Tis' the season to be charitable! But be careful because some charities now want you to charge it. The Salvation Army, which is known worldwide for its red kettles, is now testing out kettles that will accept credit cards.
Last year Salvation Army tested the credit machines in two cities, Dallas and Colorado Springs. This year the plastic kettles will be tested in more than 120 cities. In Colorado Springs, fundraising last year went up $64,000 from the year before, an 11 percent increase. About $5,000 of the increase was from donors using credit or debit cards at the kettles. Anecdotal evidence indicates people who stop to make credit or debit donations make larger gifts, at least a few dollars.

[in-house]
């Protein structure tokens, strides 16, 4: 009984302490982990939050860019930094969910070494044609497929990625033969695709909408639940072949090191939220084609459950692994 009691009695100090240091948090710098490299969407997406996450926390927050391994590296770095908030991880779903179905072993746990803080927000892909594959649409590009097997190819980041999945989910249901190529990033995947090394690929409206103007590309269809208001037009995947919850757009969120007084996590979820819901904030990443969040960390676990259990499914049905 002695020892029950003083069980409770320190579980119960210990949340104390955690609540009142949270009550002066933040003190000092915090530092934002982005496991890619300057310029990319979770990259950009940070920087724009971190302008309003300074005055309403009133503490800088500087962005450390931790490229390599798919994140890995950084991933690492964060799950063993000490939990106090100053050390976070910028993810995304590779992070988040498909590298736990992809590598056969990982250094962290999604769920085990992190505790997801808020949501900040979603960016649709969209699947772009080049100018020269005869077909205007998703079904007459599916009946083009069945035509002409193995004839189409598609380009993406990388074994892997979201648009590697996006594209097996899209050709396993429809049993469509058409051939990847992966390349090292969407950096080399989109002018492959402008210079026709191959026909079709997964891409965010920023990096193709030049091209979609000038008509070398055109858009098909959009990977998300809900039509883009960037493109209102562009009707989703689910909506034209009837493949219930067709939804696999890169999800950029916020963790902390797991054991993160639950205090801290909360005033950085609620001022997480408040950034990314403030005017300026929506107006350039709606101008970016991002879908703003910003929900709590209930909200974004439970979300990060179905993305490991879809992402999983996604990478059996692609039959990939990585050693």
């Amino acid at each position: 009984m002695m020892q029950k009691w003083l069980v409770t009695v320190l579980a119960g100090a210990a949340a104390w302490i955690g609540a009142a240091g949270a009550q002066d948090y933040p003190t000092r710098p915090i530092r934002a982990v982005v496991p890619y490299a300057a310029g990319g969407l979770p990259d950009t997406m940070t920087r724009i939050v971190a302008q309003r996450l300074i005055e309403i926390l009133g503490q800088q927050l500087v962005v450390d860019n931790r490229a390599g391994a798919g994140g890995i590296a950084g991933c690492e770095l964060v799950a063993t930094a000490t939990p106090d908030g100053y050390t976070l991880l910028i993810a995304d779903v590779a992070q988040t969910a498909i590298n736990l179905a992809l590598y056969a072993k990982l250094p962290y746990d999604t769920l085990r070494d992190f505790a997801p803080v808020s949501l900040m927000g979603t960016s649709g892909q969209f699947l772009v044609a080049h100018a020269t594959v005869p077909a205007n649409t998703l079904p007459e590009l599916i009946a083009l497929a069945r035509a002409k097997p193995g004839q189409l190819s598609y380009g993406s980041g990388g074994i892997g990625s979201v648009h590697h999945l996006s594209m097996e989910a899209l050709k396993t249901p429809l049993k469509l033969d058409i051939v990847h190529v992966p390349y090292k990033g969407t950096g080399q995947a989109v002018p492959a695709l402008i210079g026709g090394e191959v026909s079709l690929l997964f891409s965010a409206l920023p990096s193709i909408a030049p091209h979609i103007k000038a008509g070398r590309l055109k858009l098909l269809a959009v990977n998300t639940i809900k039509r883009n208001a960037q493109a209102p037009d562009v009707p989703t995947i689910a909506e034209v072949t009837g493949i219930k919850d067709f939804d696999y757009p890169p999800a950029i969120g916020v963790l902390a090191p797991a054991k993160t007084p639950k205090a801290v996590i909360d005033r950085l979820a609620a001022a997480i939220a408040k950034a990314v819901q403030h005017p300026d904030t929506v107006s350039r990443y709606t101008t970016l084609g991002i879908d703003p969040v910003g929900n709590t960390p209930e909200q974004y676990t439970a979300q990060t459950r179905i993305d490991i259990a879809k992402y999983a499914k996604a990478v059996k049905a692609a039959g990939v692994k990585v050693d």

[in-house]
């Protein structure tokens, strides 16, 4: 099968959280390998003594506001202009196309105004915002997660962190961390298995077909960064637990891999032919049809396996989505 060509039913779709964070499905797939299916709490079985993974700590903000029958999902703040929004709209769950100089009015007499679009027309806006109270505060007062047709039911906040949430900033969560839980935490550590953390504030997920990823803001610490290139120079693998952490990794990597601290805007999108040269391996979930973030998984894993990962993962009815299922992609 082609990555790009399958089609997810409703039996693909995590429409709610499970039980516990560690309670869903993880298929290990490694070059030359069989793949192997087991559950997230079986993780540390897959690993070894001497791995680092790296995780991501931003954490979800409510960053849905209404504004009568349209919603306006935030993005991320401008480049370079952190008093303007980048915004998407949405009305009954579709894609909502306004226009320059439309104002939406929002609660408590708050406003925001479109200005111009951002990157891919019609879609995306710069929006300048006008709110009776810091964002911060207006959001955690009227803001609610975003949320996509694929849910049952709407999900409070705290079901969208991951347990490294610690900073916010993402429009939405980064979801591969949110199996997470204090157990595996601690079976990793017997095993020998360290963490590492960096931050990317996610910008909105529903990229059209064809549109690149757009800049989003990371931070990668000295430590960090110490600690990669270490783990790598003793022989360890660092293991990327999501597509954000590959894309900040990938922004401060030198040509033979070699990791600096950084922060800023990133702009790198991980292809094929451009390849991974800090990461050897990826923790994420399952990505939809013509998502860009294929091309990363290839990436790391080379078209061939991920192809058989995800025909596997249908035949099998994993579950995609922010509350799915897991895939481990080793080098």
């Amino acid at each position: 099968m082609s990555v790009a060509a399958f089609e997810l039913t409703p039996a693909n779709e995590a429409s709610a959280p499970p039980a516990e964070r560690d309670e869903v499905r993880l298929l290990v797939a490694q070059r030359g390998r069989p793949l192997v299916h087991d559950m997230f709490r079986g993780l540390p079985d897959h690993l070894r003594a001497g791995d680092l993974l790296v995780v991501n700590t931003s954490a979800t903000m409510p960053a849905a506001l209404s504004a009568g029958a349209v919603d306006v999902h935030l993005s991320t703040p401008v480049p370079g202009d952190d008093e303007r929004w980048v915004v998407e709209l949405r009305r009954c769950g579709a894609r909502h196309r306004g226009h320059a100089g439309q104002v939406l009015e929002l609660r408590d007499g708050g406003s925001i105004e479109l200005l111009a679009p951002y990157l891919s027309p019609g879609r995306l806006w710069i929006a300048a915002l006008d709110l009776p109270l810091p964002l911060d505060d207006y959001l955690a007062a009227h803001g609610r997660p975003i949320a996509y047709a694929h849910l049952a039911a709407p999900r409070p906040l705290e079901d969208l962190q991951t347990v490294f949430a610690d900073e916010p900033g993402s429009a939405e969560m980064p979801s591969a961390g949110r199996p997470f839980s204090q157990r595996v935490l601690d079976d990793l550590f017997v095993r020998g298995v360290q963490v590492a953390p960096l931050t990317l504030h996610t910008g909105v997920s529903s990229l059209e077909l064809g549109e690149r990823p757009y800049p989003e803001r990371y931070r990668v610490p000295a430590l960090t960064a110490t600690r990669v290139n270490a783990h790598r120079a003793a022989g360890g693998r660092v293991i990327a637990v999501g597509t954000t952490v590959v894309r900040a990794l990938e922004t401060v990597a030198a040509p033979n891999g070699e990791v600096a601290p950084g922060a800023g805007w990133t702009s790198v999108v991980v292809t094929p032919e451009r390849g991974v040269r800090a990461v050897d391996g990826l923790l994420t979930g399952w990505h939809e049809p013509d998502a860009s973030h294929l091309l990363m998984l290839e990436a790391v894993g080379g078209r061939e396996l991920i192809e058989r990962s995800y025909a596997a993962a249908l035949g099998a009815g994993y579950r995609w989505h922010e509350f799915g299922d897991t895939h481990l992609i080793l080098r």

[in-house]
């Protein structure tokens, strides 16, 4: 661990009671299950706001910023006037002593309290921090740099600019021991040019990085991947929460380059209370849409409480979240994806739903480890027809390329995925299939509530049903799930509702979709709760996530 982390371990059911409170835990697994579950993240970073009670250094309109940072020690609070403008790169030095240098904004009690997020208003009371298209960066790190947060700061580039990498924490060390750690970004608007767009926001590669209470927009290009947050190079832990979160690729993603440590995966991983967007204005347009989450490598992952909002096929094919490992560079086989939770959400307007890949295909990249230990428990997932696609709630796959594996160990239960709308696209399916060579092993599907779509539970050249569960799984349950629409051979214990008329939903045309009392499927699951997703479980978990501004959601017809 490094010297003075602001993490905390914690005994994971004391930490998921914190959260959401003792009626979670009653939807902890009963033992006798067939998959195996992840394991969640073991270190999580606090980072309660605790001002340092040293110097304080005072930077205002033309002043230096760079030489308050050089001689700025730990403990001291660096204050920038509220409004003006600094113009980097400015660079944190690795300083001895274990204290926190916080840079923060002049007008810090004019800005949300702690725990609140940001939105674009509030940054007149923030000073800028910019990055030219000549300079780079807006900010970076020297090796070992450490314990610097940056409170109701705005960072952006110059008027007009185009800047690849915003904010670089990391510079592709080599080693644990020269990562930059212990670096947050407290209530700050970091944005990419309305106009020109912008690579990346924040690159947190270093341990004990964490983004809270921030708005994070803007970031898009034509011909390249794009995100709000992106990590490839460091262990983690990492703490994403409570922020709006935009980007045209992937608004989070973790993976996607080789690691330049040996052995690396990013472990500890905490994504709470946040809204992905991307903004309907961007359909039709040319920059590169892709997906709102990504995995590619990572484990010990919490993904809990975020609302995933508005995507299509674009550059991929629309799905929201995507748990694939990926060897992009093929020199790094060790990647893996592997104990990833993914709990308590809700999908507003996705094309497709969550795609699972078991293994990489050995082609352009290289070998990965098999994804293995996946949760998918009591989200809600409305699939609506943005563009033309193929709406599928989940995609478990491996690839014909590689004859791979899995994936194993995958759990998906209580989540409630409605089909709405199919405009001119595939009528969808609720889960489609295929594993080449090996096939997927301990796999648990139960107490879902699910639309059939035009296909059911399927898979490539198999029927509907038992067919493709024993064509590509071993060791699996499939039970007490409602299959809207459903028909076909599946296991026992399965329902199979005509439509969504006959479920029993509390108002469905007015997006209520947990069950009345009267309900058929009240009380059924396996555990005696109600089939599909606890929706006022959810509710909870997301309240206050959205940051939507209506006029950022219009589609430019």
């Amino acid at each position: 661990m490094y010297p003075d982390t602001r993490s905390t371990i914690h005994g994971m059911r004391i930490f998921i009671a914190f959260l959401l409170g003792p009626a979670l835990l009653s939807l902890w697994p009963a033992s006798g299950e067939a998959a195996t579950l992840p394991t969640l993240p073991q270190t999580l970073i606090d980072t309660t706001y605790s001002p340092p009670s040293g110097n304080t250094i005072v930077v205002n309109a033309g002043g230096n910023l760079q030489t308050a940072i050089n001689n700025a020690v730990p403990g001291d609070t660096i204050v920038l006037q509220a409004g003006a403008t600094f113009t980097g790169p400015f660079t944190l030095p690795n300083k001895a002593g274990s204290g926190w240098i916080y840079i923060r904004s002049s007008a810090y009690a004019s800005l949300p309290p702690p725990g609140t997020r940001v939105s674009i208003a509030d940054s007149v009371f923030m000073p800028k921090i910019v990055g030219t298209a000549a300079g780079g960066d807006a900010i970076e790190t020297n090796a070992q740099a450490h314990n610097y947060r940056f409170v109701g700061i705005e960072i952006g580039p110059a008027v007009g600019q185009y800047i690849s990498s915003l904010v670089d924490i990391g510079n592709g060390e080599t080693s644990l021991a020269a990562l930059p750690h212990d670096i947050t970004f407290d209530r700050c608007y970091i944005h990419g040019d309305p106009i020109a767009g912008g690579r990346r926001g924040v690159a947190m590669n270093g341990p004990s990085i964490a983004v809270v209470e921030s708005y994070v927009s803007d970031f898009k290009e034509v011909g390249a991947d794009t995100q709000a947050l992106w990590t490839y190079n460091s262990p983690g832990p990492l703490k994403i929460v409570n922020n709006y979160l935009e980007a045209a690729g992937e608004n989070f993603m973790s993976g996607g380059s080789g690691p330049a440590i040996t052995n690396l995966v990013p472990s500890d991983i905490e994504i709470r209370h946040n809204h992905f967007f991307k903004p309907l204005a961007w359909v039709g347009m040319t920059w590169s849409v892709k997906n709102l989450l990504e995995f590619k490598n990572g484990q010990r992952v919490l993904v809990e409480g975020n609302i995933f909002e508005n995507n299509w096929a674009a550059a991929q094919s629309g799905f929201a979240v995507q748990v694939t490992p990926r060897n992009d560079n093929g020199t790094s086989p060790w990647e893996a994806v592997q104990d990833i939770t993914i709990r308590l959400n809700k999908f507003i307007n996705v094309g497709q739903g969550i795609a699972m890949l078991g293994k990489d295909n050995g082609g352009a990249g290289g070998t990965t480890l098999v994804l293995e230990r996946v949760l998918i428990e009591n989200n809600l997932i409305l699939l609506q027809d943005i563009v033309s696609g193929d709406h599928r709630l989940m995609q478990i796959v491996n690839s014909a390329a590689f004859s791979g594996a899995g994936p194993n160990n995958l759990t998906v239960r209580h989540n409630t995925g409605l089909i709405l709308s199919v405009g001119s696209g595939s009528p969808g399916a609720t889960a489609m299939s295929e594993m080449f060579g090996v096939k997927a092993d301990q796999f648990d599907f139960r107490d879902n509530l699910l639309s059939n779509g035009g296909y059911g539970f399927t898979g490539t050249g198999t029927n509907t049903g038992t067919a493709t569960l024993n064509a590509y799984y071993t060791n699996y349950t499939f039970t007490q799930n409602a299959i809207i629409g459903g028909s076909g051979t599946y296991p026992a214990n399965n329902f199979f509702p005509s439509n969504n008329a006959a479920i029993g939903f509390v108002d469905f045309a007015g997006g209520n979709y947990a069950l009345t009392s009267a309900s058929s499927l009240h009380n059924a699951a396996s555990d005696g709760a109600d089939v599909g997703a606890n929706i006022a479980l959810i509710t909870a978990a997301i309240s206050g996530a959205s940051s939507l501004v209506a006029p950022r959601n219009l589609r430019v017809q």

But I say skip the plastic and bring cash instead. Here's why:
- While giving to charity is important and noble, even charitable giving should be budgeted. When you choose to use a credit card for donations, you may end up giving too much. And what is too much? You know you've given too much when you "need" to charge it to you credit card and then you "need" to take a few months to pay it back.
- You can't write that credit card charge off your taxes completely. Yes, donations are tax deductible; but not the interest that you pay on your credit card. If you give $1000 to charity via your credit card, while you can write off the $1000 on your taxes you cannot write off the credit card interest.
- The charity is charged fees by the credit card company. When a charity takes donations via credit card some of your money will inevitably go back to the credit card company via fees to the charity. Take it easy on both the charity and you, pay cash.